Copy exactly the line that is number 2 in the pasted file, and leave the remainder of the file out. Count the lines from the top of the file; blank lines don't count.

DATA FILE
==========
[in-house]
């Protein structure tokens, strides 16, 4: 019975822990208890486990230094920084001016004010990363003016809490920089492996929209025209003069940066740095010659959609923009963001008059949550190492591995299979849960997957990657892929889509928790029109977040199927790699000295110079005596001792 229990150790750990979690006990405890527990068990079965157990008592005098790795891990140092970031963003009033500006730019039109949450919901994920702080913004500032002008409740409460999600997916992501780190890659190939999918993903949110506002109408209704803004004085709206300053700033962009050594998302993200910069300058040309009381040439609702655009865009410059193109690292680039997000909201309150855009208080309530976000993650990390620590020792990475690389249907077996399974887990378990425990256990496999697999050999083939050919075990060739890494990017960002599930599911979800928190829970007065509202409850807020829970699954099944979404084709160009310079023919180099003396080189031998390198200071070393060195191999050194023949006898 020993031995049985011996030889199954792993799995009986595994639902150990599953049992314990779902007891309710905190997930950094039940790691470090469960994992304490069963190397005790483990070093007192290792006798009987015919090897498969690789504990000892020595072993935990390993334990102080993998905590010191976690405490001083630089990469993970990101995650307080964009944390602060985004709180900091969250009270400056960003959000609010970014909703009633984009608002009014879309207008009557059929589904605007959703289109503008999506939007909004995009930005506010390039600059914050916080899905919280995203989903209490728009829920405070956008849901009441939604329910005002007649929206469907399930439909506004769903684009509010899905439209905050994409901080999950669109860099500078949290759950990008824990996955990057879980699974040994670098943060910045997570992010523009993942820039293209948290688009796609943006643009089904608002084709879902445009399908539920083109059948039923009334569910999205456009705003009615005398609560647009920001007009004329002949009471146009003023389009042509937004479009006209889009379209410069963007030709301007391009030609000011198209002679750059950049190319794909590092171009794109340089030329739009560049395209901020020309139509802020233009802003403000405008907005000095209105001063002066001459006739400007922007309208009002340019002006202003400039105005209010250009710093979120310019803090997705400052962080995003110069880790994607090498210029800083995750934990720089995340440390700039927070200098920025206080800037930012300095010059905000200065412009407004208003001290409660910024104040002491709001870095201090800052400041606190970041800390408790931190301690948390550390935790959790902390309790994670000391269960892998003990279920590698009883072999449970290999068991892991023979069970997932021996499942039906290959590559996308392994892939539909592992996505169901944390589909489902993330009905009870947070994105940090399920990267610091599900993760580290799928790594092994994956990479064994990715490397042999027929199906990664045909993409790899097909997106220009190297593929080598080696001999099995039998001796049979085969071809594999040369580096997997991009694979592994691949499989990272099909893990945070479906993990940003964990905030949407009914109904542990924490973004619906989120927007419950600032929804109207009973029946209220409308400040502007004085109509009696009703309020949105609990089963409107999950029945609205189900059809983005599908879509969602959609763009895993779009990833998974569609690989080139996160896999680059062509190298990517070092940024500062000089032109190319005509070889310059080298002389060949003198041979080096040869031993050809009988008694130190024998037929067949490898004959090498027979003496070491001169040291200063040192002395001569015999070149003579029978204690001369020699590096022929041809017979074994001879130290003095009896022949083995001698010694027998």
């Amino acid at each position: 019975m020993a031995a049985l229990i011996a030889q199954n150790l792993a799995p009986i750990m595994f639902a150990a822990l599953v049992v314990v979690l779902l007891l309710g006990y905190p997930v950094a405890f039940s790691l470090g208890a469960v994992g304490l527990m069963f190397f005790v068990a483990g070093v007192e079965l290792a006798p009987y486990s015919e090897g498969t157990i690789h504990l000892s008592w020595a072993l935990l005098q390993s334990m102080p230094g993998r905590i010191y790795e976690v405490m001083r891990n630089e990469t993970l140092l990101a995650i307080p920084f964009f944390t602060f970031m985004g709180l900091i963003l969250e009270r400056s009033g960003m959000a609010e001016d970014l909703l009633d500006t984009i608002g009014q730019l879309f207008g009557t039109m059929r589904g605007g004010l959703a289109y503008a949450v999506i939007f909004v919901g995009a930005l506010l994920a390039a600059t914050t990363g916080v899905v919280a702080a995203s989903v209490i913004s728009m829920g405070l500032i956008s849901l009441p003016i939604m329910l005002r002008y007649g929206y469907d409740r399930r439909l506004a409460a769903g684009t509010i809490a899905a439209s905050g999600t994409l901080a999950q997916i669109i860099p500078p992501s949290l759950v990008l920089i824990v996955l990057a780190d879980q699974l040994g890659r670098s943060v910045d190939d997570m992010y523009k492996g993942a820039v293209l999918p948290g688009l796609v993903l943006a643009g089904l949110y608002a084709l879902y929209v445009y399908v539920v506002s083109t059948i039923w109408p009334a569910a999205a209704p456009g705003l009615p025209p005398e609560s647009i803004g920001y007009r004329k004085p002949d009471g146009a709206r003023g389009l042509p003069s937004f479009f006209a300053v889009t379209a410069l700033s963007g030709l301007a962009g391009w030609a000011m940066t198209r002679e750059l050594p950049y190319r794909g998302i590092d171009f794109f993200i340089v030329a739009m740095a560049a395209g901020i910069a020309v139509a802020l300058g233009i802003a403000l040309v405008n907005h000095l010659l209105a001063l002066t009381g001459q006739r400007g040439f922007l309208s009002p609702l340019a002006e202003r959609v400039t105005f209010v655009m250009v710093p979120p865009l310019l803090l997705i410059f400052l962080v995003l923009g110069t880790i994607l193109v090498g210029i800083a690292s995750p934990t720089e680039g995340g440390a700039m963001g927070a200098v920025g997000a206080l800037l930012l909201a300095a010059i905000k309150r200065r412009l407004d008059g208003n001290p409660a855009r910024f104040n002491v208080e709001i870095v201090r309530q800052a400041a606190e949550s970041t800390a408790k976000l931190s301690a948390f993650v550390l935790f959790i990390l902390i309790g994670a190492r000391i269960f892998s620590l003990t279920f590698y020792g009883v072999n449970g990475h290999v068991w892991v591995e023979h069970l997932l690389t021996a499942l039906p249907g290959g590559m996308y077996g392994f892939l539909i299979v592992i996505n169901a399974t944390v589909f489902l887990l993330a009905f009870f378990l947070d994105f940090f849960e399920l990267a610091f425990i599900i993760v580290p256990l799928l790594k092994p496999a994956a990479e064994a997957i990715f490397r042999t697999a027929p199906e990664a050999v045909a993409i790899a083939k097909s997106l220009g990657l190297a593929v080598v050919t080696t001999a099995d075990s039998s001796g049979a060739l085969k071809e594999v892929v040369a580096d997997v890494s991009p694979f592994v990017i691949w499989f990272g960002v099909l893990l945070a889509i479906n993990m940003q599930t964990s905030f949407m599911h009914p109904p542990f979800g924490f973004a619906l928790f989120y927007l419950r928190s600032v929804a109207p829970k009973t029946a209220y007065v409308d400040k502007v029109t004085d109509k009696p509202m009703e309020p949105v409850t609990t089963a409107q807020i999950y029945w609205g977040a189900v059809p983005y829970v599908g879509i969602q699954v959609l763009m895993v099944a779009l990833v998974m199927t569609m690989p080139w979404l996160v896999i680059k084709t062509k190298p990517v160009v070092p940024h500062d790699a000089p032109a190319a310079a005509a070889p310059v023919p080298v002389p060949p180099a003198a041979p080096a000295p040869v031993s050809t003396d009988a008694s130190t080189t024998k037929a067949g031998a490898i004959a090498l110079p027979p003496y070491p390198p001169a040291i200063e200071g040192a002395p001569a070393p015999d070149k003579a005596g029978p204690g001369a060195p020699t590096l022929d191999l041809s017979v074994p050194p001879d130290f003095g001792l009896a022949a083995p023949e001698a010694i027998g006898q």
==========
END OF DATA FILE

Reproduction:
């Protein structure tokens, strides 16, 4: 019975822990208890486990230094920084001016004010990363003016809490920089492996929209025209003069940066740095010659959609923009963001008059949550190492591995299979849960997957990657892929889509928790029109977040199927790699000295110079005596001792 229990150790750990979690006990405890527990068990079965157990008592005098790795891990140092970031963003009033500006730019039109949450919901994920702080913004500032002008409740409460999600997916992501780190890659190939999918993903949110506002109408209704803004004085709206300053700033962009050594998302993200910069300058040309009381040439609702655009865009410059193109690292680039997000909201309150855009208080309530976000993650990390620590020792990475690389249907077996399974887990378990425990256990496999697999050999083939050919075990060739890494990017960002599930599911979800928190829970007065509202409850807020829970699954099944979404084709160009310079023919180099003396080189031998390198200071070393060195191999050194023949006898 020993031995049985011996030889199954792993799995009986595994639902150990599953049992314990779902007891309710905190997930950094039940790691470090469960994992304490069963190397005790483990070093007192290792006798009987015919090897498969690789504990000892020595072993935990390993334990102080993998905590010191976690405490001083630089990469993970990101995650307080964009944390602060985004709180900091969250009270400056960003959000609010970014909703009633984009608002009014879309207008009557059929589904605007959703289109503008999506939007909004995009930005506010390039600059914050916080899905919280995203989903209490728009829920405070956008849901009441939604329910005002007649929206469907399930439909506004769903684009509010899905439209905050994409901080999950669109860099500078949290759950990008824990996955990057879980699974040994670098943060910045997570992010523009993942820039293209948290688009796609943006643009089904608002084709879902445009399908539920083109059948039923009334569910999205456009705003009615005398609560647009920001007009004329002949009471146009003023389009042509937004479009006209889009379209410069963007030709301007391009030609000011198209002679750059950049190319794909590092171009794109340089030329739009560049395209901020020309139509802020233009802003403000405008907005000095209105001063002066001459006739400007922007309208009002340019002006202003400039105005209010250009710093979120310019803090997705400052962080995003110069880790994607090498210029800083995750934990720089995340440390700039927070200098920025206080800037930012300095010059905000200065412009407004208003001290409660910024104040002491709001870095201090800052400041606190970041800390408790931190301690948390550390935790959790902390309790994670000391269960892998003990279920590698009883072999449970290999068991892991023979069970997932021996499942039906290959590559996308392994892939539909592992996505169901944390589909489902993330009905009870947070994105940090399920990267610091599900993760580290799928790594092994994956990479064994990715490397042999027929199906990664045909993409790899097909997106220009190297593929080598080696001999099995039998001796049979085969071809594999040369580096997997991009694979592994691949499989990272099909893990945070479906993990940003964990905030949407009914109904542990924490973004619906989120927007419950600032929804109207009973029946209220409308400040502007004085109509009696009703309020949105609990089963409107999950029945609205189900059809983005599908879509969602959609763009895993779009990833998974569609690989080139996160896999680059062509190298990517070092940024500062000089032109190319005509070889310059080298002389060949003198041979080096040869031993050809009988008694130190024998037929067949490898004959090498027979003496070491001169040291200063040192002395001569015999070149003579029978204690001369020699590096022929041809017979074994001879130290003095009896022949083995001698010694027998």